- Subependymal giant cell astrocytomas (SEGAs) associated with tuberous sclerosis (TS) primarily affect children and adolescents,
- Approval based on Phase II US study of 28 patients showing 75% of patients had 30% or greater reduction in the size of their largest SEGA at six months
- Prior to the approval of Votubia, brain surgery was the only treatment option in Switzerland for patients with growing SEGAs
- Worldwide regulatory submissions for everolimus to treat this patient population are under way; first approval received in the US in 2010 as Afinitor®
Basel, May 11, 2011 - Swissmedic, the Swiss Agency for Therapeutic Products, has approved Votubia® (everolimus) tablets* for the treatment of patients 3 years of age and older, with subependymal giant cell astrocytoma (SEGA) associated with tuberous sclerosis (TS), for whom surgery is not a suitable option. Votubia is the first medication approved in Switzerland to treat these patients, who are primarily children and adolescents,. In the US, everolimus is approved for patients with SEGA under the trade name Afinitor® tablets.
Tuberous sclerosis is a genetic disorder that may cause benign tumors to form in vital organs and can affect many different parts of the body, most commonly the brain,. Signs of TS vary depending on which system and which organs are involved. SEGAs, or benign brain tumors, occur in up to 20% of patients with TS and may lead to a variety of resulting disorders including seizures, swelling in the brain, developmental delays and skin lesions,. Prior to this approval, surgery was the only treatment option for Swiss patients with growing SEGAs associated with TS.
The approval is based on a prospective, open-label, single-arm Phase II study of 28 patients. Results showed 75% of patients (21 of 28) experienced a reduction of 30% or greater in the size of their largest SEGA and 32% (9 of 28) experienced a reduction of 50% or greater at six months relative to baseline. Of 16 patients with seizures at the start of the study, nine experienced decreases in seizure frequency, six reported no change and one experienced an increase at 6 months relative to baseline. Facial angiofibromas (red elevated skin lesions) improved in 87% of patients (13 of 15 evaluated patients) from baseline to six months.
"This approval of Votubia is significant for children and adults who have SEGA associated with tuberous sclerosis and, until now, have had limited treatment options," said Hervé Hoppenot, President, Novartis Oncology. "This milestone represents our first approval in Europe for Votubia and underscores our commitment to help patients worldwide improve their management of this difficult-to-treat disease."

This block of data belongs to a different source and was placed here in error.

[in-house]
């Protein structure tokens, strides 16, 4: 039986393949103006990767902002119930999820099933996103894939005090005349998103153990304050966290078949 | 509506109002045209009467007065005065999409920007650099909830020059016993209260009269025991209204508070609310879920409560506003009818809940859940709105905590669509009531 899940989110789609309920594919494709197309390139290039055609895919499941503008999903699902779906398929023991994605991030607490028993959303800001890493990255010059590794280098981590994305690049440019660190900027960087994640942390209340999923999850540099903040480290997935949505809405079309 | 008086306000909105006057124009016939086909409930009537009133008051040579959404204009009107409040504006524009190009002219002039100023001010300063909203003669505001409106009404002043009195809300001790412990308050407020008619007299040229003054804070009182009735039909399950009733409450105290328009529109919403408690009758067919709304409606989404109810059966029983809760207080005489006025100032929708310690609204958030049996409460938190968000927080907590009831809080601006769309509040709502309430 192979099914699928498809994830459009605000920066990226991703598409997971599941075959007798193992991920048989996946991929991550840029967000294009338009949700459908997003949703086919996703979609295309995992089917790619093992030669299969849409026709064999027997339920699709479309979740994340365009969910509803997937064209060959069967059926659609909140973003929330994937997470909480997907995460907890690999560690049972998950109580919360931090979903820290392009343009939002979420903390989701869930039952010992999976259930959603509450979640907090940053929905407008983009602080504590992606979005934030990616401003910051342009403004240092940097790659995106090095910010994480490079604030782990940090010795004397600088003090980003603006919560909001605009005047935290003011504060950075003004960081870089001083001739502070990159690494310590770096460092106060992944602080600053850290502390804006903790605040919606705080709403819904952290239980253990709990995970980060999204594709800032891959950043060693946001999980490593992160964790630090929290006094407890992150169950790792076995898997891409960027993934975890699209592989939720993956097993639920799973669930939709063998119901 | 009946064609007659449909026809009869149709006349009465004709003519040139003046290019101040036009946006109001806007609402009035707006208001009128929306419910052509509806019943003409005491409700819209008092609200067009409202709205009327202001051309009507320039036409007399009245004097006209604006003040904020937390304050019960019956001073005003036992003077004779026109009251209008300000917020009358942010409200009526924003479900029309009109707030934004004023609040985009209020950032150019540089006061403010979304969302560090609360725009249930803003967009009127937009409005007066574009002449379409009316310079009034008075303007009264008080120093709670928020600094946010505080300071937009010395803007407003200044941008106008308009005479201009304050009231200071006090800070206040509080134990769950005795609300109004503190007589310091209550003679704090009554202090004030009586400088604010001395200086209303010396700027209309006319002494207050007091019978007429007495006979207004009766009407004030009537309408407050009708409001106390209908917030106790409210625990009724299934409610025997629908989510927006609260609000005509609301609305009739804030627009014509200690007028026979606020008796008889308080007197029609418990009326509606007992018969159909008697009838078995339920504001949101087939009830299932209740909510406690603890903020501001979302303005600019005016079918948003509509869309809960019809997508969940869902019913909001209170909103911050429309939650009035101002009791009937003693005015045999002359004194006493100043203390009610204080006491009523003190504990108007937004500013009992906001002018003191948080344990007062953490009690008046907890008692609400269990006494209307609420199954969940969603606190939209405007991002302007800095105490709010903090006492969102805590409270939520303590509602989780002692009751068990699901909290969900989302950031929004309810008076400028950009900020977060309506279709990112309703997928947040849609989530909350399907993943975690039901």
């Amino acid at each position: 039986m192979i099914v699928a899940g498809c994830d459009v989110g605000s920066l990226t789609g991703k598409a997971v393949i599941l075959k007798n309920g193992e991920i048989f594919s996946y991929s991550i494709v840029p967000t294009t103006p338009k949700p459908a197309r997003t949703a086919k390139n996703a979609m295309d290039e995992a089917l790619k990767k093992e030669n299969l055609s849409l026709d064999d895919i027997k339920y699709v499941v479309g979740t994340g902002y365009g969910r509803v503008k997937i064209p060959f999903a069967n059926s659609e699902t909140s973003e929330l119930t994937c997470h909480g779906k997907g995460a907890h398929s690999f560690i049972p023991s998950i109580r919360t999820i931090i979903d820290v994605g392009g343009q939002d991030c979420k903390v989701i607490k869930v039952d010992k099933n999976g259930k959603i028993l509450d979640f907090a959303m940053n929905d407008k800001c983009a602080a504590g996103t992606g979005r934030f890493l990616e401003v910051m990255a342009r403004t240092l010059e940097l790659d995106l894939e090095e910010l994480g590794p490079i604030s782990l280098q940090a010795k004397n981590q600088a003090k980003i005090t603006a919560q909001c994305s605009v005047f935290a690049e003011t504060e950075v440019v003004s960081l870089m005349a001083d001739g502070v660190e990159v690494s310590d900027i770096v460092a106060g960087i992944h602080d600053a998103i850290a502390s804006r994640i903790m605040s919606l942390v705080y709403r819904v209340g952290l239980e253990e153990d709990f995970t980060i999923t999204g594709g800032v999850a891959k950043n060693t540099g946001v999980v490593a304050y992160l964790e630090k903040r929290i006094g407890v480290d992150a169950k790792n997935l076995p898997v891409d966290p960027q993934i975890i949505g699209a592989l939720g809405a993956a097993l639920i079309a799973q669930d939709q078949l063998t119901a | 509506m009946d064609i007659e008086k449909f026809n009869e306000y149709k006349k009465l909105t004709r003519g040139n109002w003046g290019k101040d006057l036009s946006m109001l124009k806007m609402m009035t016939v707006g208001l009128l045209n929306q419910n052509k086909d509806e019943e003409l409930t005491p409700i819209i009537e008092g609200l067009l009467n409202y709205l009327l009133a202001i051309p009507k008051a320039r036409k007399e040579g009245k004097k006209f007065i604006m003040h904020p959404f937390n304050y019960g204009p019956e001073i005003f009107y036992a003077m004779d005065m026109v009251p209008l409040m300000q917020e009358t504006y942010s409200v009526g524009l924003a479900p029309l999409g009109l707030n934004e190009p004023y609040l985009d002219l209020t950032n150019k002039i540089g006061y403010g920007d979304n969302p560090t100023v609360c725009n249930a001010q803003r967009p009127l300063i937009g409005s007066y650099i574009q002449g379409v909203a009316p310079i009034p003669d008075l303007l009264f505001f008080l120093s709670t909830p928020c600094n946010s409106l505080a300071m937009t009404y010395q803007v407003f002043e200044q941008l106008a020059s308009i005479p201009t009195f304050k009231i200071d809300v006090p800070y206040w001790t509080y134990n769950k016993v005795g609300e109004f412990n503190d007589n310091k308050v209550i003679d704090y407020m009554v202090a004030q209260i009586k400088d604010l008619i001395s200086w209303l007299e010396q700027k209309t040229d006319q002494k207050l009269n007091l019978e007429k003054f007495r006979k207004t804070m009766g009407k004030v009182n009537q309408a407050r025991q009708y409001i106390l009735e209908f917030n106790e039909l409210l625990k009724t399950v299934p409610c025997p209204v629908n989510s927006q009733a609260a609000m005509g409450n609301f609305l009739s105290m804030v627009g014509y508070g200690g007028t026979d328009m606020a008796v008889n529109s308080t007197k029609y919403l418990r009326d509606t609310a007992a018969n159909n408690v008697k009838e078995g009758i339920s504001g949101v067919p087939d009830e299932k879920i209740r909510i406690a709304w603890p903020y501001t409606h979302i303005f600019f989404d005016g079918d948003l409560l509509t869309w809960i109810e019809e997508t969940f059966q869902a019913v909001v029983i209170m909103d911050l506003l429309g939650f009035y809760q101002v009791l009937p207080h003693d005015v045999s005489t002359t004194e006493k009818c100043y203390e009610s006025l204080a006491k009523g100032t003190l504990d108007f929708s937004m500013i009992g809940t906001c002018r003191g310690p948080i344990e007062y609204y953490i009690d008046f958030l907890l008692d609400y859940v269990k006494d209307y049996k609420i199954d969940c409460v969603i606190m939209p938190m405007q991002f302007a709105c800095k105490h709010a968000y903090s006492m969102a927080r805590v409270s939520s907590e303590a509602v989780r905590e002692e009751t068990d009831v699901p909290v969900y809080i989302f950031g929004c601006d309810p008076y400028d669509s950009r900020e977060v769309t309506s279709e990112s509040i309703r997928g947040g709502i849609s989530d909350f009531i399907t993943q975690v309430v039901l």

Everolimus targets mTOR, a protein that acts as an important regulator of tumor cell division, blood vessel growth and cell metabolism. Tuberous sclerosis is caused by defects in the TSC1 and TSC2 genes. When these genes are defective, mTOR activity is increased, which can cause uncontrolled tumor cell growth and proliferation, blood vessel growth and altered cellular metabolism, leading to the formation of benign tumors throughout the body, including the brain. By inhibiting mTOR activity in this protein pathway, everolimus may reduce cell proliferation, blood vessel growth and glucose uptake related to SEGA associated with TS.
Regulatory approvals have also been granted in this disease setting in the United States, Brazil, Guatemala and the Philippines. Submissions to the European Medicines Agency (EMA) and other global regulatory agencies are under review.
Tuberous sclerosis affects approximately one to two million people worldwide. In Europe, the prevalence in the general population is estimated to be nearly nine cases per 100,000. SEGAs occur in up to 20% of patients with TS.
About the Phase II study
In a prospective, open-label, single-arm study, 28 patients aged three years and above (median age=11, range 3-34) with evidence of SEGA growth initially received everolimus orally at a dose of 3 mg/m daily or every other day. In total, 16 of the 28 patients were treated with Votubia for at least 21 months.
In the study, 75% of patients (21 of 28) experienced a reduction of 30% or greater in the size of their largest SEGA and 32% (9 of 28) experienced a reduction of 50% or greater at six months relative to baseline.
Of 16 patients with seizures at the start of the study for whom 24-hour video electroencephalograms (EEG) were available, nine experienced decreases in seizure frequency, six reported no change and one experienced an increase at six months relative to baseline. Facial angiofibromas improved in 87% of patients (13 of 15 evaluated patients) from baseline to six months. None of the patients developed new symptoms of intracranial pressure or an increase in hydrocephalus (swelling in the brain). No patient underwent surgery.
The most common adverse events reported (incidence >=30%) in the prospective, open-label, single-arm trial were mouth sores, upper respiratory tract infections, sinusitis, middle ear infections and fever. However, the reliability of the frequency of adverse reactions and laboratory abnormalities reported in this trial is limited because of the small number of patients.
All data from the study submitted to Swissmedic are based on the cut-off date of December 9, 2009.
Votubia® (everolimus) tablets is approved in Switzerland for the treatment of patients 3 years of age and older, with SEGA associated with tuberous sclerosis (TS), for whom surgery is not a suitable option. Should everolimus be approved in the EU, the trade name will be Votubia. In the US, Afinitor® (everolimus) tablets is approved to treat patients with SEGA associated with tuberous sclerosis who require therapeutic intervention but are not candidates for curative surgical resection. The effectiveness of everolimus is based on an analysis of change in SEGA volume. Clinical benefit such as improvement in disease-related symptoms or increase in overall survival has not been shown.